The proverbial question every gear head wants to know: Which engine is the best?
Is it high compression, high-revving normally aspirated four-bangers? Or how about twin-turbocharged sixes putting out tarmac ripping horsepower? Or is it the no-replacement-for-displacement V8 domestics putting out metal twisting low-end torque? Like arguing over who the greatest boxer is of all time, the age-old debate will never end. Until now.
Thanks to Castrol and our sister publications (Super Street, Lowrider, eurotuner, Sport Compact Car, Modified and Turbo) we are finally going to put the dispute to rest. Each of the magazines, including yours truly, will select a motor and a tuning shop to build, tune and dyno, to see how much power they can make.
To level the playing field for motor size and number of cylinders, the competition will measure the horsepower per liter-;a little division for the math-weary. Fuel is allowed at a boost-friendly 100 octane, but to hedge for a forced induction advantage, will be penalized by doubling its motor size (i.e. 2.0L turbo would count as a 4.0L NA).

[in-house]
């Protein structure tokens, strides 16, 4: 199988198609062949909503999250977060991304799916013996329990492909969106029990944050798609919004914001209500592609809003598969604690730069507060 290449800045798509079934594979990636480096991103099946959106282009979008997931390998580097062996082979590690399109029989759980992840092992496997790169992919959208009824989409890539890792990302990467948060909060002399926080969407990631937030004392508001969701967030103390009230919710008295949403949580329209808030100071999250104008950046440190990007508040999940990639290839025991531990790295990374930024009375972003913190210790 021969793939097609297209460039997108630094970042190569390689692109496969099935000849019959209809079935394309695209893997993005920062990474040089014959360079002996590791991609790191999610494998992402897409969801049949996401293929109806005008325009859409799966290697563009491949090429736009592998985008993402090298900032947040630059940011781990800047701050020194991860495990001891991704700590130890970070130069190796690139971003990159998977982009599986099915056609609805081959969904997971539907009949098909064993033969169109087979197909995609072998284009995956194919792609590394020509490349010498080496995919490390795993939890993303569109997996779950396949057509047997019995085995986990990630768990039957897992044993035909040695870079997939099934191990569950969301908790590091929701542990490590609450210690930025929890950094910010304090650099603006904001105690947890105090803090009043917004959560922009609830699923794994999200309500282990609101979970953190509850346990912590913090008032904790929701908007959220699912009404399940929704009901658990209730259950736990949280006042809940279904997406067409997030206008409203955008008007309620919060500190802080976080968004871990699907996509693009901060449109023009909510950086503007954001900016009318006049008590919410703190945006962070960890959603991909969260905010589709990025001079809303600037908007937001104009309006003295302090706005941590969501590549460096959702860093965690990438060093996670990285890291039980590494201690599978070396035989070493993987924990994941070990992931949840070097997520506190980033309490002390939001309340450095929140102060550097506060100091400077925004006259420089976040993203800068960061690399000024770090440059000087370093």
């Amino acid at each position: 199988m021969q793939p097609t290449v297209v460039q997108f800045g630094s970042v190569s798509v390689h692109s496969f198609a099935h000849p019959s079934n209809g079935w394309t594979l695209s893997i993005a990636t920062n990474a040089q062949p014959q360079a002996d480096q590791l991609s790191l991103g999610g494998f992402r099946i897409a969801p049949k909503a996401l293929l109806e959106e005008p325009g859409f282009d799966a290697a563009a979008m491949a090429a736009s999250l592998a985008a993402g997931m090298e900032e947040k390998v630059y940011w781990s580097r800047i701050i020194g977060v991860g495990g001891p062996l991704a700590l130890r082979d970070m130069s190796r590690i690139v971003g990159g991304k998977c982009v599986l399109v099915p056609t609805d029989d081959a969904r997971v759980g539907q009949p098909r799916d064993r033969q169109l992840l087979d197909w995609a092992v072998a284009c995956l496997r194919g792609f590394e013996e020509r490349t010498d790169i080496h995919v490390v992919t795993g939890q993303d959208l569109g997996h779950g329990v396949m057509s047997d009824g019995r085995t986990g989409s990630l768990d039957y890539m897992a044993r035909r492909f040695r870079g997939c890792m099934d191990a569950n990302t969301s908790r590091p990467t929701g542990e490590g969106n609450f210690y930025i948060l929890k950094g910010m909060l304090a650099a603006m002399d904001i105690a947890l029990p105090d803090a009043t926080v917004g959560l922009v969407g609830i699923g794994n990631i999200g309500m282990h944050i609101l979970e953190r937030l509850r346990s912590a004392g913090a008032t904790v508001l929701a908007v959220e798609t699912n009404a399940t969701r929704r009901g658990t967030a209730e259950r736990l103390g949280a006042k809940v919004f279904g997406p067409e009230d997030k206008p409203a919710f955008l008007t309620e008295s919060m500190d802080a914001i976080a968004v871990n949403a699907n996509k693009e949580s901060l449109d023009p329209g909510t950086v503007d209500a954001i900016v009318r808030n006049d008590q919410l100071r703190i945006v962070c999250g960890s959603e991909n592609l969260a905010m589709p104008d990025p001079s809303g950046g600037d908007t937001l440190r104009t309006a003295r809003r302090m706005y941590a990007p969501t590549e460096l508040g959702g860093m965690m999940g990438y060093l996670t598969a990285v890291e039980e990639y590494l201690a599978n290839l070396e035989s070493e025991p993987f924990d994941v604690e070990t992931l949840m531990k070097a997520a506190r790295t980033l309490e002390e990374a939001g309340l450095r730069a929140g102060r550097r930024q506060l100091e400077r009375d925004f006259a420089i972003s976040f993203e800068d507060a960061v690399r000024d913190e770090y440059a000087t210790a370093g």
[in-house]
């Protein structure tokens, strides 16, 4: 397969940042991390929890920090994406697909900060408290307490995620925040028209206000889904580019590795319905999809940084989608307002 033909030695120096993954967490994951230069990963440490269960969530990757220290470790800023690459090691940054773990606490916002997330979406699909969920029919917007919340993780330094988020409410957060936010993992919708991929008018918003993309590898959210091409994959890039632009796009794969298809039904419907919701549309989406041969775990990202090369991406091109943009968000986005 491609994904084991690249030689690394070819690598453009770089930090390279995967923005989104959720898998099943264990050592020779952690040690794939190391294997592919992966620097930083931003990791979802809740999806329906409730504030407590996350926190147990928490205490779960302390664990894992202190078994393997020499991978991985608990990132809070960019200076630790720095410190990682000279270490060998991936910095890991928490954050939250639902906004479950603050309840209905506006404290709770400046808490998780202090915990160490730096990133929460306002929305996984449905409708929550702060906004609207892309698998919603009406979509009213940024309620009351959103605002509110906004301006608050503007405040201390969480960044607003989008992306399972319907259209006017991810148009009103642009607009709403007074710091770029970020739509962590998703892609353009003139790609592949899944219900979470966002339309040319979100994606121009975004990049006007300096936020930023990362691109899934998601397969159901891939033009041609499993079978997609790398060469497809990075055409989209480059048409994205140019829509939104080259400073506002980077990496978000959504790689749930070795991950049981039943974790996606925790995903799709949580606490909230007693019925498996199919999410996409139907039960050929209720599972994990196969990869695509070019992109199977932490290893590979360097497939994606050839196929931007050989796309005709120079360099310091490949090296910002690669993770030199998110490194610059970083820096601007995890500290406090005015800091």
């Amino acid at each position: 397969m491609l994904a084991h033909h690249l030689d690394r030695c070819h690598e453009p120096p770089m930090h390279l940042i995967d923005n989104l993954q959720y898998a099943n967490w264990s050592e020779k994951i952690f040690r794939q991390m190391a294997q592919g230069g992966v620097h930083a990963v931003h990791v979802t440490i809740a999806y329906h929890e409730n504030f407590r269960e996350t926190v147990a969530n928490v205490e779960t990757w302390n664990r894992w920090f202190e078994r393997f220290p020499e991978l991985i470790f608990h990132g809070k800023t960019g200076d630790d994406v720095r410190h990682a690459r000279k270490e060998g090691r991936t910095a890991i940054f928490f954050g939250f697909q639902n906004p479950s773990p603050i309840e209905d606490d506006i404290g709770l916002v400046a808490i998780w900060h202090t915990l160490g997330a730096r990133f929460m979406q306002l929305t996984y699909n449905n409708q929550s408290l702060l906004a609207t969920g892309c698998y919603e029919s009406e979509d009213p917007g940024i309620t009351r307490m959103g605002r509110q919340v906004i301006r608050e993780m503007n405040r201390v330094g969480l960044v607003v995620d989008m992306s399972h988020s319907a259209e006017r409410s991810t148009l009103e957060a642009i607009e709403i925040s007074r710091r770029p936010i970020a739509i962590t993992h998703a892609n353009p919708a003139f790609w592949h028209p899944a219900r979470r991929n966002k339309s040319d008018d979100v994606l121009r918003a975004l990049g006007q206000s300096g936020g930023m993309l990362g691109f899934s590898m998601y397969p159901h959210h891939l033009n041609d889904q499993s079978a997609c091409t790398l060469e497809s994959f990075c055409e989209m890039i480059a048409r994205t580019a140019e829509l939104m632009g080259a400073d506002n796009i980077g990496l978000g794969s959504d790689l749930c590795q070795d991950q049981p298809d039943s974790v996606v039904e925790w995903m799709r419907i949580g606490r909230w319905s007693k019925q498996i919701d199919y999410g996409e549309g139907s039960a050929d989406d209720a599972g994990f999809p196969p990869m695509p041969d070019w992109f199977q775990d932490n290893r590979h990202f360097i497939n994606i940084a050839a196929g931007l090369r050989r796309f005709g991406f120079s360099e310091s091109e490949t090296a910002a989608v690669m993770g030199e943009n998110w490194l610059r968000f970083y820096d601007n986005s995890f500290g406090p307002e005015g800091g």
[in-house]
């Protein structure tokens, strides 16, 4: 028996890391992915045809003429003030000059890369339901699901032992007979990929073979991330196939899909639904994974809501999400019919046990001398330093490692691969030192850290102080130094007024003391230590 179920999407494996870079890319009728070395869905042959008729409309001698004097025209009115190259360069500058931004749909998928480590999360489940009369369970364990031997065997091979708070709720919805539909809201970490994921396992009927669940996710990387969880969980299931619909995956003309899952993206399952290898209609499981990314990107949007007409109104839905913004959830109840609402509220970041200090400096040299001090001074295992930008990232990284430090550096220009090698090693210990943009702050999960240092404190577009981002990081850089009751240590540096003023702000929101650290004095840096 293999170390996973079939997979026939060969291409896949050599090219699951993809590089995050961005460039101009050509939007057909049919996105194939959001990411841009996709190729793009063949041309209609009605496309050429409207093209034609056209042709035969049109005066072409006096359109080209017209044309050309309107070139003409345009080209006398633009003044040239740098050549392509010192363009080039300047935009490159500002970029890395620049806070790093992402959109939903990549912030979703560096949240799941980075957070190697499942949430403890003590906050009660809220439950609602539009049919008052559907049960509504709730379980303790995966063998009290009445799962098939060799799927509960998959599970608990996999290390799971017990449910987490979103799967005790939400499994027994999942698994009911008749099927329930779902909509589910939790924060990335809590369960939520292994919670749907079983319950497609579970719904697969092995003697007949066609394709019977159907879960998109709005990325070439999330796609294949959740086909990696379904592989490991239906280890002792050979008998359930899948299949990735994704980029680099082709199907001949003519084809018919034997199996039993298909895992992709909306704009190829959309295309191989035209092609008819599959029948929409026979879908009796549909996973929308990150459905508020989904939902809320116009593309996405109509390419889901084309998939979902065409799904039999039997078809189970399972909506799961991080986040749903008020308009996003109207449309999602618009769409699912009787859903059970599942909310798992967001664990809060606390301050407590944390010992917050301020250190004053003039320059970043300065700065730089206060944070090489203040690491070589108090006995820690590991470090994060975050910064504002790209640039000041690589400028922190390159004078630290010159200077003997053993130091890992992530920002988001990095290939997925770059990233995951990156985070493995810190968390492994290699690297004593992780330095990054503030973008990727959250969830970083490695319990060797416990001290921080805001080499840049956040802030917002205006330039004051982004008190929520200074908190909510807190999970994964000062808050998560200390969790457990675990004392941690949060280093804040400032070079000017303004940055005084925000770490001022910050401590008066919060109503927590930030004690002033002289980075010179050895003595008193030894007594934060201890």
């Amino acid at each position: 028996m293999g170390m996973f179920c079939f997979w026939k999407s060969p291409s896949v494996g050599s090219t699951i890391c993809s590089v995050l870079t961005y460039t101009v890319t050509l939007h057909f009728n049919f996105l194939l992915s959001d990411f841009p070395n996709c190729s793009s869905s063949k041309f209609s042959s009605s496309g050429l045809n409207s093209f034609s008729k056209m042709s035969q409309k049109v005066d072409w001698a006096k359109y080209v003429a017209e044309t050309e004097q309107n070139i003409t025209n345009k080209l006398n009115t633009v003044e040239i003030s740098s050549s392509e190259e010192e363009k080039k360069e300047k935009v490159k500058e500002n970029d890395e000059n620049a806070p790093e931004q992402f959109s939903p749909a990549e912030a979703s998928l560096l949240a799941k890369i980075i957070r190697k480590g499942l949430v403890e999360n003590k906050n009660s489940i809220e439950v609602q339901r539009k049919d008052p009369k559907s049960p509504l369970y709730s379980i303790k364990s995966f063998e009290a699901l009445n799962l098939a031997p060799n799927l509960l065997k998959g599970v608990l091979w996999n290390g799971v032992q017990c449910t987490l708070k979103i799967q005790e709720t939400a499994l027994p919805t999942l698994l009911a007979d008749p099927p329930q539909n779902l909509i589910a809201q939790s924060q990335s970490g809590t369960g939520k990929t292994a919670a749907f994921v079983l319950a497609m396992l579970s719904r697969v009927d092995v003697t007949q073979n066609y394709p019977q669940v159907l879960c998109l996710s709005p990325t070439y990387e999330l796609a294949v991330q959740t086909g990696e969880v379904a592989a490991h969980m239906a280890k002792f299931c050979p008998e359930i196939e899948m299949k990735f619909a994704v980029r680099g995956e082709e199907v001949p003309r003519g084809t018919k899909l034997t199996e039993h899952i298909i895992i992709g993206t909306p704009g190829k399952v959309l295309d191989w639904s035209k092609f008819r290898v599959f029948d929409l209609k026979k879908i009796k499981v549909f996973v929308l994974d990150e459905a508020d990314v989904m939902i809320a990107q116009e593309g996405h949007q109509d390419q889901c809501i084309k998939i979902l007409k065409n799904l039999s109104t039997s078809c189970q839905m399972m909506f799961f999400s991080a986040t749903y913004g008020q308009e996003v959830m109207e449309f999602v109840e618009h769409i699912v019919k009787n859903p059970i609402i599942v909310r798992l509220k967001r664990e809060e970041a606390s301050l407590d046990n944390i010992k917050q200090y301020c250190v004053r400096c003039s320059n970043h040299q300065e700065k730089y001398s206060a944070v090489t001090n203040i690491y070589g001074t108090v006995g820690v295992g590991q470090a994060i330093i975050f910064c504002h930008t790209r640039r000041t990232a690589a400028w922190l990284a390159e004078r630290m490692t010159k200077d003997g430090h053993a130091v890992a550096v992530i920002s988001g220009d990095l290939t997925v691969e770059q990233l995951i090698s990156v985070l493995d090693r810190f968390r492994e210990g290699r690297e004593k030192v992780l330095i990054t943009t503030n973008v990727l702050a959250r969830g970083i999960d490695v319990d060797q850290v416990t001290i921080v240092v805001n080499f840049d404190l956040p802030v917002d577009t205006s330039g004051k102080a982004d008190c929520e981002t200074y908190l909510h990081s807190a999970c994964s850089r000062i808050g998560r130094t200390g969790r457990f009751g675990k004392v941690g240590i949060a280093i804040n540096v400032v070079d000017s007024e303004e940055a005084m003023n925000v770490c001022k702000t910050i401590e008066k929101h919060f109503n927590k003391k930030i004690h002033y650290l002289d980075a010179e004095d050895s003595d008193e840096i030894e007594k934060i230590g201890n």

Given those restraints, we decided to stick with the forced induction route and go with the proven SR20DET motor found in a Japanese-spec 240SX. The mill makes power upwards in the 600s relatively easy but with careful tuning, we're shooting for the 800 mark. And with Castrol SYNTEC oil and the Nissan gurus over at G-Dimension as our shop of choice, we have a good chance.
So will we be able to build an 800 hp turbocharged four-cylinder? More importantly, will that effort be good enough for the win? With seven titles representing the import, sport compact, domestic and euro markets fighting for ultimate bragging rights, only time will tell. Until then, keep reading 2ner and check out www.SyntecTopShop.com.